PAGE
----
The e-skin–mediated wireless activation and corresponding wireless four-state manipulation of the soft robotic hand were visualized by thermographic imaging (Fig. 4D and movie S1). Considering that the bypassed electric current generated Joule heat throughout the entirety of the e-skins (even fine interconnects) and actuators, the mapping images showed what appeared to be the operating controlling e-skin (Fig. 4D, top) and the activated soft robotic hand (Fig. 4D, bottom). We found that the state of pressure sensing was discriminated by the movement of hotspots (resistor regions, highlighted as yellow circular lines) as a result of the accurate recognition of inputs (Fig. 4D, top). In addition, specific regions near the RF transmitter/receiver module were notably heated as the “heart” of the e-skins, validating the wireless inter-skin communication. When receiving the modulated signals and decoding them (refer to Fig. 3, C to G), the embedded activating e-skin started to activate the soft robotic hand with the capability of creating four-state motions matched to the input types in the controlling e-skin (Fig. 4D, bottom, and movie S2). A set of motion states and the bending curvature of the robotic fingers were easily controllable by the strategy of mixing digital output signals (fig. S14) and changing the bias voltage of the soft actuators (Fig. 4, B and C). In each motion state, the involved current flow distribution varied according to which finger was operated, as if actual movements of human fingers were controlled by the operation of involved motor neurons (Fig. 4D, bottom).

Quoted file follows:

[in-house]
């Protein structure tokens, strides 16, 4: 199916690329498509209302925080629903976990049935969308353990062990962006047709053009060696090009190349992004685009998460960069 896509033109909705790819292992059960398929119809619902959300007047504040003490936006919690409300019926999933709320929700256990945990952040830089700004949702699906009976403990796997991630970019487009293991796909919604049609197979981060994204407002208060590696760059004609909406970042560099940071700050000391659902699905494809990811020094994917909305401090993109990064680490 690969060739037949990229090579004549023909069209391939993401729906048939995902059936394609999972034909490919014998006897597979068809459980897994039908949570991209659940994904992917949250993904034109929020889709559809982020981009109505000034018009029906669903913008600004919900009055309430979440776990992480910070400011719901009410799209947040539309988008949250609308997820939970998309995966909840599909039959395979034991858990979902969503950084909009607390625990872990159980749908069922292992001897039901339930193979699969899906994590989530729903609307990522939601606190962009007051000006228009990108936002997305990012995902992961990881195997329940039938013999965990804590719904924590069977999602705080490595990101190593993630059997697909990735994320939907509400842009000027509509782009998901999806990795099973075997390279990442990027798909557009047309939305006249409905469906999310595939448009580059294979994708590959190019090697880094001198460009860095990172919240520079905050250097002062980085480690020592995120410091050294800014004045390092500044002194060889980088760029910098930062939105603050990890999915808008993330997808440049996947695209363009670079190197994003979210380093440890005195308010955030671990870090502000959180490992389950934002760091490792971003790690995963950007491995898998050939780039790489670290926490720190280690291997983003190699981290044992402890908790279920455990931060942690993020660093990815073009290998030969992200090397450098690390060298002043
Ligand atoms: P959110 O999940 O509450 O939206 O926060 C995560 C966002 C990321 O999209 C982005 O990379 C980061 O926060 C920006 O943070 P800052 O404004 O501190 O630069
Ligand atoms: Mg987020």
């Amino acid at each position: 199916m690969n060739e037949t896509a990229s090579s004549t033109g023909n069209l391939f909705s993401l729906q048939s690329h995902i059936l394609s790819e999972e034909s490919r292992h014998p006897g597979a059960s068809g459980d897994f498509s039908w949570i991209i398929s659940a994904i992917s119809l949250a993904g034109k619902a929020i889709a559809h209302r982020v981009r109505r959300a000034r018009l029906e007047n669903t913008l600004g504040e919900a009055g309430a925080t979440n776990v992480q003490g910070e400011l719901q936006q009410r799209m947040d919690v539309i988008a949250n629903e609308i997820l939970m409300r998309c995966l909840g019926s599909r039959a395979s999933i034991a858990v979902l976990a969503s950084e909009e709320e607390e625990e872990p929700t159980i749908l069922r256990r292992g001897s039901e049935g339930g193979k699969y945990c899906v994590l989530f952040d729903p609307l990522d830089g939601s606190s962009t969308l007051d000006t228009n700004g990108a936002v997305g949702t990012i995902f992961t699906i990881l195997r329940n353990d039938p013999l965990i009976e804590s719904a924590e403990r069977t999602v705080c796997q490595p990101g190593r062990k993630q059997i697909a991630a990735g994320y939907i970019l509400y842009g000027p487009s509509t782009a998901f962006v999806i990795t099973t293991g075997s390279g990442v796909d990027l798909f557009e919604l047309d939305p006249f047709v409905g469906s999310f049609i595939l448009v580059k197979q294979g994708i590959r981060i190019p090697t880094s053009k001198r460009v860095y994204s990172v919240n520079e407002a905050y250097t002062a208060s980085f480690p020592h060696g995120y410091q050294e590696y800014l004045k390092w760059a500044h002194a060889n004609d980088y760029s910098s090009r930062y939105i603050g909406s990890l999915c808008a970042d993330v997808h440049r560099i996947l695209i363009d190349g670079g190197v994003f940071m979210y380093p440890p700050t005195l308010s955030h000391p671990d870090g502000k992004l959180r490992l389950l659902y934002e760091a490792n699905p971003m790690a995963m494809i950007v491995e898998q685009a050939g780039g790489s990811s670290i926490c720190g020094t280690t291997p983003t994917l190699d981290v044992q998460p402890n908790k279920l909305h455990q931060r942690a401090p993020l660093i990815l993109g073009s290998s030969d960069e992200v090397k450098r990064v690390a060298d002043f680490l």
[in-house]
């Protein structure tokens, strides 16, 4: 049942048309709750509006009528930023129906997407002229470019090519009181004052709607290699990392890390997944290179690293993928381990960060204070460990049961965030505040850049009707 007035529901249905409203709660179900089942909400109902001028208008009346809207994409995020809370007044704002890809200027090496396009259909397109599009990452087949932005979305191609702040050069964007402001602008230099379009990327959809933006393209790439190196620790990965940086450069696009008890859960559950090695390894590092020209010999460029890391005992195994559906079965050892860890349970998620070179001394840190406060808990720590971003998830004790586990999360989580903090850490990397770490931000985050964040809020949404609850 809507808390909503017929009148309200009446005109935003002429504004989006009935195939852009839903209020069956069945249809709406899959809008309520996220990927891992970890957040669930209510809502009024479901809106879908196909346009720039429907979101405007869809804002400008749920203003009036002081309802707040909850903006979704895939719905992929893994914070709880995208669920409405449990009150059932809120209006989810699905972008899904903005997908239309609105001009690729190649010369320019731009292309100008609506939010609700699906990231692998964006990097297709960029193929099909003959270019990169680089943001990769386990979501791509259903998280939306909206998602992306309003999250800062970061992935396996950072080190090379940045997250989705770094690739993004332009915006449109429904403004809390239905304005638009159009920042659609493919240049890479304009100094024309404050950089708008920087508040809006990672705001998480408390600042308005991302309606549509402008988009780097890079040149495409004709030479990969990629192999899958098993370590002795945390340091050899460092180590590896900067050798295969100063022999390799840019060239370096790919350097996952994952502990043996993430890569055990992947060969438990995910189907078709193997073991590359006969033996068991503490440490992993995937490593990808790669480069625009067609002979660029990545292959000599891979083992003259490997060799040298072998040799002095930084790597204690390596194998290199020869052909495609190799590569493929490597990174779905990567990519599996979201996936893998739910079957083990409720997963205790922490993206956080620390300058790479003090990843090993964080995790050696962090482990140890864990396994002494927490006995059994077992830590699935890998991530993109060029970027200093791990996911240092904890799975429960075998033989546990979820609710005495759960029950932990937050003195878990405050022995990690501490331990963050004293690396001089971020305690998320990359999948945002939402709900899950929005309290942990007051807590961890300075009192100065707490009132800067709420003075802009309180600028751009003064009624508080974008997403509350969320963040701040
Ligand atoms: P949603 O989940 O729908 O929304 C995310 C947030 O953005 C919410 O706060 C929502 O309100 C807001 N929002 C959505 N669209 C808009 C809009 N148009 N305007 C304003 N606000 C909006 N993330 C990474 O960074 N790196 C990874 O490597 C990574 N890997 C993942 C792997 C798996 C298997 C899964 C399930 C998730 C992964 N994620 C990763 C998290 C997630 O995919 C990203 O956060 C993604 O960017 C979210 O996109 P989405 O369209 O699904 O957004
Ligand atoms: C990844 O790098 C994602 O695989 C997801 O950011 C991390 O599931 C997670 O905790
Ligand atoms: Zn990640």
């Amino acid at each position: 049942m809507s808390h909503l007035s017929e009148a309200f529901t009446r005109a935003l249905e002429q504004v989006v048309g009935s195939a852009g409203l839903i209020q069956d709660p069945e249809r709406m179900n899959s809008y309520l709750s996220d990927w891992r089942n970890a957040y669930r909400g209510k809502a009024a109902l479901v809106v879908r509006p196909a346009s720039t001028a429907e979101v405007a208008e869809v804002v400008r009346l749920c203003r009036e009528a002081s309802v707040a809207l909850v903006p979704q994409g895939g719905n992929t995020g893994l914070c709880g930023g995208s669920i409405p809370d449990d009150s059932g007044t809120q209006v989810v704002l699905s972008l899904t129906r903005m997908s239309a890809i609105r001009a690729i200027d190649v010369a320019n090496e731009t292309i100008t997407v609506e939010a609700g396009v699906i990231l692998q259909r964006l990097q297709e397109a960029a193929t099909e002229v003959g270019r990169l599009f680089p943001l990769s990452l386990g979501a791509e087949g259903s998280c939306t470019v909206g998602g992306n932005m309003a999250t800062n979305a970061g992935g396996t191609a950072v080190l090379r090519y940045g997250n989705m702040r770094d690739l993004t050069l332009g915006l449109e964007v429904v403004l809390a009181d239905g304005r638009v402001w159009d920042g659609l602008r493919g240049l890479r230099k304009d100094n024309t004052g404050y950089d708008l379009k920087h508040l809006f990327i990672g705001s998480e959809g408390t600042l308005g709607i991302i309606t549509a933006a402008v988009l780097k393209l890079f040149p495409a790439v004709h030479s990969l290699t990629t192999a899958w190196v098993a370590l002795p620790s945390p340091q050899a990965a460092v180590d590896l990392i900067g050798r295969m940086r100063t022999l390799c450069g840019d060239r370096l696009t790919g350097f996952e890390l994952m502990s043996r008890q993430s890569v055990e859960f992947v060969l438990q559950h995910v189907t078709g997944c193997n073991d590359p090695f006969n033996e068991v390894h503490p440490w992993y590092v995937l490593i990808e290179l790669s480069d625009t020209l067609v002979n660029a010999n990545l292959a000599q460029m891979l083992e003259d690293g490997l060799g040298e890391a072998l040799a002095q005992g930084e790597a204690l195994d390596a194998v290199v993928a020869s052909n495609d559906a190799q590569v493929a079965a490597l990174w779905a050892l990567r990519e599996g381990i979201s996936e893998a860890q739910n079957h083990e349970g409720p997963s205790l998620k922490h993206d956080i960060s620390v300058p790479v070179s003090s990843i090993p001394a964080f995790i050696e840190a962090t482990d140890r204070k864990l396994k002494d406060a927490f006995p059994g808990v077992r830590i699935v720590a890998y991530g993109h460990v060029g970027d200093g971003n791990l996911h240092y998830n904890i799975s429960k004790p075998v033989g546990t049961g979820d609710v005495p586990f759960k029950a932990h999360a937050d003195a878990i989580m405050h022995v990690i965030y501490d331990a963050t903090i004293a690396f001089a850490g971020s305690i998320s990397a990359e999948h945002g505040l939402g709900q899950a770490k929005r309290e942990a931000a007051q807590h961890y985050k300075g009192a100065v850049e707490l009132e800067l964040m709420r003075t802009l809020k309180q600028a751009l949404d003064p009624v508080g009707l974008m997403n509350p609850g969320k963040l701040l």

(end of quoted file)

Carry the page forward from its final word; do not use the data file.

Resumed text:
Coadaptive movements of fully soft robotic design

The most salient feature of the fully soft design was the capability of coadaptive movements of a soft body architecture and embedded e-skin under multidimensional deformations. As described in Fig. 2 (C and D) and fig. S11, the fragmented design and corresponding minimized inherent hardness allowed the e-skin to conform to finely deformed and dynamic surfaces. On the basis of this feature, we showed that the e-skin–integrated soft robot could be actuated and mechanically deformed in ways not previously possible: A body architecture and embedded soft driving system could equally share the sequential deformation profiles such as outward (Fig. 5A) and inward bending (Fig. 5B), stretching (~20% diagonal strain) (Fig. 5C), folding (Fig. 5D), and harsh crumpling (fig. S18). This property is invaluable for a robot that frequently encounters highly restricted spaces with specific cross sections that are much smaller than the robot size (Fig. 5E). In this regard, we demonstrated sequential coadaptive movements that allowed the robot to pass through a tiny cross section at a folded state (Fig. 5F) and then operate with full motion states at an unfolded state inside the target space (Fig. 5G). For an experimental setup, we prepared a plastic bottle whose entrance diameter (33 mm) was smaller than the robot size (62 mm) (Fig. 5E). To obtain precise thermographic images of robot operation without reflection or distortion, we cut away the top part of the bottle. From the successive thermographic image frames, we verified that the embedded e-skin in conjunction with the wireless inter-skin communication reliably controlled the robot throughout the entire flow of deformation steps: Four-state motion was equally conducted in confined places (Fig. 5H and movie S3).

Fig. 5 Coadaptive movements of fully soft robotic design.